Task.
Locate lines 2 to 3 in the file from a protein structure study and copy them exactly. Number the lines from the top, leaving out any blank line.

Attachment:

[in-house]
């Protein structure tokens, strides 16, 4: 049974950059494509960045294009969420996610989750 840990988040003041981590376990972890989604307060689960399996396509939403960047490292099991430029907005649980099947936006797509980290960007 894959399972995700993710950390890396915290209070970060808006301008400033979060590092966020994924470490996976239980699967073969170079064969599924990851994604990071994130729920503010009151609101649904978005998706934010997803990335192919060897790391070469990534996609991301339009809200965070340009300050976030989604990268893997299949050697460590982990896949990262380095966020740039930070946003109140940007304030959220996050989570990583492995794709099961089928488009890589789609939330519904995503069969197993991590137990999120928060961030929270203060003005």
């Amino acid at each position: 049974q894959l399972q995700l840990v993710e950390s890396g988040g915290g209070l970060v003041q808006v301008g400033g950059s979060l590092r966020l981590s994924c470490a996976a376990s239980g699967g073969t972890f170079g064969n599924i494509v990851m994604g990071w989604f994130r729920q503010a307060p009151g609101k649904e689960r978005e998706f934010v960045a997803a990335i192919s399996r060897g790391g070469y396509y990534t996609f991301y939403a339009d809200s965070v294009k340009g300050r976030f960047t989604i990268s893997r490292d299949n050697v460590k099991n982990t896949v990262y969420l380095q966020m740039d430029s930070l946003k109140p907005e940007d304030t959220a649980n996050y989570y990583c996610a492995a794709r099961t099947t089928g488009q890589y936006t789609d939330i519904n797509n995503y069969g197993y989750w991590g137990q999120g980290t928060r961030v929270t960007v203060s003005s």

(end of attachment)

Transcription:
């Protein structure tokens, strides 16, 4: 049974950059494509960045294009969420996610989750 840990988040003041981590376990972890989604307060689960399996396509939403960047490292099991430029907005649980099947936006797509980290960007 894959399972995700993710950390890396915290209070970060808006301008400033979060590092966020994924470490996976239980699967073969170079064969599924990851994604990071994130729920503010009151609101649904978005998706934010997803990335192919060897790391070469990534996609991301339009809200965070340009300050976030989604990268893997299949050697460590982990896949990262380095966020740039930070946003109140940007304030959220996050989570990583492995794709099961089928488009890589789609939330519904995503069969197993991590137990999120928060961030929270203060003005």
């Amino acid at each position: 049974q894959l399972q995700l840990v993710e950390s890396g988040g915290g209070l970060v003041q808006v301008g400033g950059s979060l590092r966020l981590s994924c470490a996976a376990s239980g699967g073969t972890f170079g064969n599924i494509v990851m994604g990071w989604f994130r729920q503010a307060p009151g609101k649904e689960r978005e998706f934010v960045a997803a990335i192919s399996r060897g790391g070469y396509y990534t996609f991301y939403a339009d809200s965070v294009k340009g300050r976030f960047t989604i990268s893997r490292d299949n050697v460590k099991n982990t896949v990262y969420l380095q966020m740039d430029s930070l946003k109140p907005e940007d304030t959220a649980n996050y989570y990583c996610a492995a794709r099961t099947t089928g488009q890589y936006t789609d939330i519904n797509n995503y069969g197993y989750w991590g137990q999120g980290t928060r961030v929270t960007v203060s003005s």